When democracy is working properly, elected governments are afforded a reasonable chance between elections to plan their policies and put them into practice. But the electorate is inclined to become impatient with governments that become too sure of their claim to office. The possibility that our leaders can be removed keeps them sensitive to the public will.

So crucial is uncertainty to the western way of life that we have made it a crime to eliminate it in some situations. Anyone who tries to introduce certitude to an electoral result by tampering with the voting can be heavily fined, barred from office or actually thrown in jail.

Much the same treatment awaits stock market operators who arrange to know for certain that the price of a stock will go up or down, or race horse trainers who contrive in advance to run a "sure winner." There are legal penalties for conspiring to assure a uniform price among competitors in a market. It is also illegal for competitors to get together and divide a market into guaranteed shares.

We can't insulate ourselves no matter how hard we try

By approving these laws, we have collectively subscribed to the principle that a degree of uncertainty is in the best interests of our society. In some respects we couldn't live without it. This is literally true in the case of housing and office accommodation. Our towns and cities are full of buildings erected on the chance that enough buyers and tenants will be forthcoming to more than cover their cost.

On a personal level, any attempt to live without uncertainty would rob life of much of its flavour. Imagine how dull it would be to be surrounded by certainties day after day. Everything would be predictable - no surprises, no coincidences, no luck, no serendipity. Things would be so easy - and so boring. It would dampen the urge for achievement, for "there would be no triumph in success if there had been no hazard of failure," as Cardinal Newman said.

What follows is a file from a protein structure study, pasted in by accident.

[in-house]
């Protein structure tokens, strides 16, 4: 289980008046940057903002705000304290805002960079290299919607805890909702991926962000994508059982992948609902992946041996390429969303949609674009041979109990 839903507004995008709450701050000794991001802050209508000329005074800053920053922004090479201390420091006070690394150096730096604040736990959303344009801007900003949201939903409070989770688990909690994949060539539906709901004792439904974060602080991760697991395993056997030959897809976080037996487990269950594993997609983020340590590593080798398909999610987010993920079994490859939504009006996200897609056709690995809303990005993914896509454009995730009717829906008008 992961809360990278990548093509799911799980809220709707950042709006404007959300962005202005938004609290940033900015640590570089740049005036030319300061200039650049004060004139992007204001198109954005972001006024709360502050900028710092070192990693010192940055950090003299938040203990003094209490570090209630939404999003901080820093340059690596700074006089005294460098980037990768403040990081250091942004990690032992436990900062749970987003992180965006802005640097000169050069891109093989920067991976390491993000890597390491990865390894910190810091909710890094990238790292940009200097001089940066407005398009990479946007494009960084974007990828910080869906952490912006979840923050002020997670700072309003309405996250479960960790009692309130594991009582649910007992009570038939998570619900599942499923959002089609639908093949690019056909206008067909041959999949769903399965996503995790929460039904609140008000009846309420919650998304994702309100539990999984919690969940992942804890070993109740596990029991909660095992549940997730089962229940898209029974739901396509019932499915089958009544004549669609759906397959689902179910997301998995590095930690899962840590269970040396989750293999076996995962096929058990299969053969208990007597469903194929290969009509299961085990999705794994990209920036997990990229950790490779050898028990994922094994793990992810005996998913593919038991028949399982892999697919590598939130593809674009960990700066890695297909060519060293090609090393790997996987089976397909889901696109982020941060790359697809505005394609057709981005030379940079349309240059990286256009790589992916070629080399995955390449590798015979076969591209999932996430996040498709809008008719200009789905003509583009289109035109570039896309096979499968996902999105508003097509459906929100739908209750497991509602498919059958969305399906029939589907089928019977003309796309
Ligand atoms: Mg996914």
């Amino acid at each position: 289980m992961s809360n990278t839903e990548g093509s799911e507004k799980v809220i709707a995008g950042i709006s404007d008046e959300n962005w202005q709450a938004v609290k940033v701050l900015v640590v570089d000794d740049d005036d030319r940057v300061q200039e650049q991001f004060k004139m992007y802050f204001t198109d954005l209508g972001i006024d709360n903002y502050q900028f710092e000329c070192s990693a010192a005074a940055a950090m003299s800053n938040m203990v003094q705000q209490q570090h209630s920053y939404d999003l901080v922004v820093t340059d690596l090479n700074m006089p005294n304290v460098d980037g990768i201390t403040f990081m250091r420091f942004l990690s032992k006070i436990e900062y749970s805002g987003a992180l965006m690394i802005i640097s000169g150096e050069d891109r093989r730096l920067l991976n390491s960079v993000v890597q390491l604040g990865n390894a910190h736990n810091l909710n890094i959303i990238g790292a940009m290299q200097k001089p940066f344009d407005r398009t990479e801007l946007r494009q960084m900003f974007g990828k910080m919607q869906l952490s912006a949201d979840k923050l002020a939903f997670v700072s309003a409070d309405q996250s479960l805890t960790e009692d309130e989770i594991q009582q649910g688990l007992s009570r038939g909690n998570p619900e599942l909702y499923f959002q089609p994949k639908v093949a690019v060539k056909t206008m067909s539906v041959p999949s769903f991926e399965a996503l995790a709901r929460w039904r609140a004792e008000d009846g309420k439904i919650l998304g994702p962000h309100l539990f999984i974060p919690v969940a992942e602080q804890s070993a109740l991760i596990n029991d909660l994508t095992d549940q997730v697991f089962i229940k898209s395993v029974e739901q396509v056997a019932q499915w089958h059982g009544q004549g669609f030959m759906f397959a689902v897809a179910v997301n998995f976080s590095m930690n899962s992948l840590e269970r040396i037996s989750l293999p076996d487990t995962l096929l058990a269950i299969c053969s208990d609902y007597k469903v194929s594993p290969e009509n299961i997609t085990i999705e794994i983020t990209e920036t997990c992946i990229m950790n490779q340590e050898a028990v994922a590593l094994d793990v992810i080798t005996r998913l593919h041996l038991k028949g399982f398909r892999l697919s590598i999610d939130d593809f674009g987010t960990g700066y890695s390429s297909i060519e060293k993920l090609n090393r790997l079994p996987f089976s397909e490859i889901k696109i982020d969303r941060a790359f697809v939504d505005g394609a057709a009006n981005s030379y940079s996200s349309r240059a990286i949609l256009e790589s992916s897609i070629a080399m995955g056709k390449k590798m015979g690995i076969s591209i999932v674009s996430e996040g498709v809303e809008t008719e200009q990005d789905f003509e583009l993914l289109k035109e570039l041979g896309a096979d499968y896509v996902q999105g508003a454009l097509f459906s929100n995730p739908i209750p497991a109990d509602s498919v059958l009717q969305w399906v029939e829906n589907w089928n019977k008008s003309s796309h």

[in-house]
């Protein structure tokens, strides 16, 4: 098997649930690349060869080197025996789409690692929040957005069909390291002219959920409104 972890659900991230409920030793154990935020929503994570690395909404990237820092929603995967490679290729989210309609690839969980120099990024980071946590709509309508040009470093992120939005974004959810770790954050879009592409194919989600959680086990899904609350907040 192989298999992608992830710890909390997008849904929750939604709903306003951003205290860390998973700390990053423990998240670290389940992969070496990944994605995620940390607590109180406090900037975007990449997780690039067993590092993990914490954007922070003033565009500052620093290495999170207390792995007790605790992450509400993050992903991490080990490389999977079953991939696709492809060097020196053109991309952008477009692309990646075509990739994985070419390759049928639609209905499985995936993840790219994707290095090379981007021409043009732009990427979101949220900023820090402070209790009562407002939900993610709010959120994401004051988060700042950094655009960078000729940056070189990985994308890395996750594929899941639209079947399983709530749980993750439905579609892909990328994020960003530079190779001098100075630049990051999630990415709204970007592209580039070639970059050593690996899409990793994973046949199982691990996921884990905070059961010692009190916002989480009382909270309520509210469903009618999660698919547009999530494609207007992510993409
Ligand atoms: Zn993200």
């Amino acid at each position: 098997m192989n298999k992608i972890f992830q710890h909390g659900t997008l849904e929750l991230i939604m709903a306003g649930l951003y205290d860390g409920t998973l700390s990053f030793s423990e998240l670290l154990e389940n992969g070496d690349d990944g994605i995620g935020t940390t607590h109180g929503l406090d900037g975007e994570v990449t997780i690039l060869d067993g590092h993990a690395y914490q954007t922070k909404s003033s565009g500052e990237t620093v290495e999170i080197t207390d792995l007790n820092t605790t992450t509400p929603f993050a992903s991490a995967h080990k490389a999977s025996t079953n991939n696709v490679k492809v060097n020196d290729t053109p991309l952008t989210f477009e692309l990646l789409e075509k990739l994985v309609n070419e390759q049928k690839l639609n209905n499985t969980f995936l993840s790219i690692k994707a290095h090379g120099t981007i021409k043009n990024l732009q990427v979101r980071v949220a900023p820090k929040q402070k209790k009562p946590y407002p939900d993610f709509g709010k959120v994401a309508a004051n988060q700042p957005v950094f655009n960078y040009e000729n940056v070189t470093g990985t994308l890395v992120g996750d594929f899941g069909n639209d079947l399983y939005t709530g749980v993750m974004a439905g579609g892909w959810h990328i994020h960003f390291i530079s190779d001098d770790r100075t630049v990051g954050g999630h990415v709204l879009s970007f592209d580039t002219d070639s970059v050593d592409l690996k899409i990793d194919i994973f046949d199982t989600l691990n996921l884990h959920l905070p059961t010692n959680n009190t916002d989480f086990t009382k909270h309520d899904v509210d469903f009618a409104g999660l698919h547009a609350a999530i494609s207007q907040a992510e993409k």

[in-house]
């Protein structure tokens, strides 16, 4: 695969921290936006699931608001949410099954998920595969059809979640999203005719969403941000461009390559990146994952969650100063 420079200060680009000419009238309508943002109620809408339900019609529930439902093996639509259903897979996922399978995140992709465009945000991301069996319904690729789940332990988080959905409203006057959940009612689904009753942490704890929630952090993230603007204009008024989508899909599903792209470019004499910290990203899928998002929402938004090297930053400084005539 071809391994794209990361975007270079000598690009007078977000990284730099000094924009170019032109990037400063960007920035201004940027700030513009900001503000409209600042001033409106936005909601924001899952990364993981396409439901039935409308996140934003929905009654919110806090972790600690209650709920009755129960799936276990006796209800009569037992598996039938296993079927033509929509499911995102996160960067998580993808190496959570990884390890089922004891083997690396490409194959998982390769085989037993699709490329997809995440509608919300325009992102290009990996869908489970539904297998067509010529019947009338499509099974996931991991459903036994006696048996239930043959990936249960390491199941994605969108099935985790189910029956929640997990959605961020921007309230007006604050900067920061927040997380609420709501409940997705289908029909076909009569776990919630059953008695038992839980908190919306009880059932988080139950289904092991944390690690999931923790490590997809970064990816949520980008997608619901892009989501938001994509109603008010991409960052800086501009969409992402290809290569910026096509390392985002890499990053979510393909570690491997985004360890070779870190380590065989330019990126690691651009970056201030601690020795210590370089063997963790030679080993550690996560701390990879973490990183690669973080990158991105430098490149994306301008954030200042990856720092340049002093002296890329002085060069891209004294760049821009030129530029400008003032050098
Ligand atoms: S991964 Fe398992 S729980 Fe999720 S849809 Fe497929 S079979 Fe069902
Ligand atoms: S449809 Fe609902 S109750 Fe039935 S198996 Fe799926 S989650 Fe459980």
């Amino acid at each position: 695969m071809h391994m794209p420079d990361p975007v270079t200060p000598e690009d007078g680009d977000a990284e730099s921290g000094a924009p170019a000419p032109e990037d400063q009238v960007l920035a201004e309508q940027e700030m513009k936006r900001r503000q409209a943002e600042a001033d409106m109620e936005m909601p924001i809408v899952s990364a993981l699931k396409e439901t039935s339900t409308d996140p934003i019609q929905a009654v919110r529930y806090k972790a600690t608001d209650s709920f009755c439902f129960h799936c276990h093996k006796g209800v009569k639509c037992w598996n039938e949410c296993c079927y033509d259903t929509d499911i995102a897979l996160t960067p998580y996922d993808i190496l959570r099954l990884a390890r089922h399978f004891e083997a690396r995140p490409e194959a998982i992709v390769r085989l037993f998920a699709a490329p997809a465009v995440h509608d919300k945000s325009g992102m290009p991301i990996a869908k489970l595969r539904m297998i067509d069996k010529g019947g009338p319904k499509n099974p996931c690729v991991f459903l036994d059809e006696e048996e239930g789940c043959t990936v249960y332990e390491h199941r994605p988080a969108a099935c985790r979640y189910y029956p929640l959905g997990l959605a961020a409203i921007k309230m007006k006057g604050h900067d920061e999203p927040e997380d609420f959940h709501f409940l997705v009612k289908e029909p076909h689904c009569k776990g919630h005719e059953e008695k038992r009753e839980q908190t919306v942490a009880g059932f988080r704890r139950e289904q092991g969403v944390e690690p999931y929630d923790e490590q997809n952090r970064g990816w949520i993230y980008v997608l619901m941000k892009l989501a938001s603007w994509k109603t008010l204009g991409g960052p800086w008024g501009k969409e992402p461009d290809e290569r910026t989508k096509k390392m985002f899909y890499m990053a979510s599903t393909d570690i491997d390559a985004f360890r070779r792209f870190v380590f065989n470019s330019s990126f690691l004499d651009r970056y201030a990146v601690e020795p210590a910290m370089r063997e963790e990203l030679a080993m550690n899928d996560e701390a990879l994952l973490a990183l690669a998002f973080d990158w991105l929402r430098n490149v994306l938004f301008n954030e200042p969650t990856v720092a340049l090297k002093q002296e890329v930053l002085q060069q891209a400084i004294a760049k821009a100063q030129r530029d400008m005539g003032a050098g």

Some still might opt to insulate themselves from uncertainty, and some do try to. They can never succeed for any length of time. Life itself is uncertain - we cannot depend on its continuance. The only real certainty for any of us is death.

As we take the important steps from the cradle to the grave - starting a career, getting married, having children - we can never be sure how things will turn out in the long run. Perhaps they will turn out badly, but the odds for most of us are in favour of muddling through. When children leave home, they too walk into the mists of uncertainty. Parents might like to keep them securely tucked under their wings, but that could be worse for them than letting them take their own risks.

Can you do something about it? Then do it and
forget the rest

Living with uncertainty is definitely a strain. Some people are better-equipped to handle it than others. Some cope with ever-changing situations daily in their jobs and thrive on the atmosphere of high tension that prevails. Some go so far as to raise the level and intensity of the uncertainty to which they are exposed by deliberately courting danger by climbing mountains, shooting rapids, jumping out of airplanes, etc. They do these things to enhance the experience of living: to feel the rare exhilaration that comes with having won a gamble at the highest of all stakes.